5 Drums

Trailer

Film-Loving Foodie

Much of the filming and racing scenes take place at the famed Santa Anita Park in California.  Our drink recipe today is inspired by a special drink at Santa Anita Park’s Frontrunner Bar, the 2nd longest in the world.

As Rebecca Forstadt Olkaowski explains:

Macho Mary’s – FrontRunner’s version of Bloody Mary’s, one of their specialty drinks. The mix includes citrus and part of the reason it’s so good is that they let it marinate for at least 24 hours. I don’t know their actual secret recipe but created one at the top of this post that was inspired by a recipe made at the track during a private vodka tasting.

Rebecca labels her version the Racetrack Bloody Mary.

Racetrack Bloody Mary

Macho Mary.jpg

Prep time

15 mins

Total time

15 mins

 

Author: Rebecca Forstadt Olkowski

Recipe type: Drink

Serves: 36 oz

Ingredients

32 oz tomato juice

1 oz fresh lemon juice

1 oz fresh lime juice

2 tsp hot sauce (more if you like the heat)

2 heaping Tbsp prepared horseradish

2 heaping Tbsp Worcestershire sauce

1 heaping tsp celery salt

1 tsp ground black pepper

½ tsp salt

1 tsp smoked paprika

Vodka

Olives

Other garnishes can include celery, pickled asparagus, a strip of crisp bacon, a cutting of rosemary, or just about anything else you can think of. One Bloody Mary I saw even had a small beef slider on a spear.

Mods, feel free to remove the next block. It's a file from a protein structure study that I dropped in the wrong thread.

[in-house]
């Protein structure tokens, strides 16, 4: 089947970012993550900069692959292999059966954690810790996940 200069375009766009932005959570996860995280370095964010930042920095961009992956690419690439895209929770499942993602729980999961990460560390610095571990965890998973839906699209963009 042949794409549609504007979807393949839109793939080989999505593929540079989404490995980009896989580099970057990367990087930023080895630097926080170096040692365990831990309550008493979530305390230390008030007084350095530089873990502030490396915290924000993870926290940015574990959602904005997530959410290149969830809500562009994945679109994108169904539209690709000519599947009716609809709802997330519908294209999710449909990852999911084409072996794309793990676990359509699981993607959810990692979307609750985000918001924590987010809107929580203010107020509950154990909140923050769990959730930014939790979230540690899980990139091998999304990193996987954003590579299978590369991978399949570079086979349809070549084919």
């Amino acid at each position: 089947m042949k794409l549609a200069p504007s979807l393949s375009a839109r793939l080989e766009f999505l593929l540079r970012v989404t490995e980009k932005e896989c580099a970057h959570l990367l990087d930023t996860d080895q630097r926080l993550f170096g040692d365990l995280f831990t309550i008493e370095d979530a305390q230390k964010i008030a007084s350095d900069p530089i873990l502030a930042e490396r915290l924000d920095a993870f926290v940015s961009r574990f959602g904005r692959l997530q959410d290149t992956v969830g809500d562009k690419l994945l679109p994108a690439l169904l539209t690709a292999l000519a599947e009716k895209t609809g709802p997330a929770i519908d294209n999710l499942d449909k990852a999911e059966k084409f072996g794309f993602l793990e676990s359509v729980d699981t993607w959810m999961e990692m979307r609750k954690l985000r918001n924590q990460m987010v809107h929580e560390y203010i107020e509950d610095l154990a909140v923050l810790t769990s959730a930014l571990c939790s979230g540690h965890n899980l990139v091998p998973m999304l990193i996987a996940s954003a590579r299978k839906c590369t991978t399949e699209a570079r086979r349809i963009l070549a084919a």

Instructions

Combine all ingredients in a pitcher with a tight-fitting lid. Close the pitcher, and shake vigorously. Prepare up to four days in advance. It's best if it marinates for at least 24 hours. To assemble the cocktail sprinkle celery salt on a board. Rub a lemon wedge on the rim of the glass. Turn the glass over and into the celery salt. Pour 2 parts vodka and 4 parts Bloody Mary Mix into the glass. Garnish with a lemon wedge, olives or any other vegetables you like. I used a pickled asparagus spear in the image above. (A crisp piece of bacon, celery, carrots, etc.) 

2 tsp hot sauce (more if you like the heat)

2 heaping Tbsp prepared horseradish

2 heaping Tbsp Worcestershire sauce

1 heaping tsp celery salt

1 tsp ground black pepper

½ tsp salt

1 tsp smoked paprika

Vodka

Olives

Other garnishes can include celery, pickled asparagus, a strip of crisp bacon, a cutting of rosemary, or just about anything else you can think of. One Bloody Mary I saw even had a small beef slider on a spear.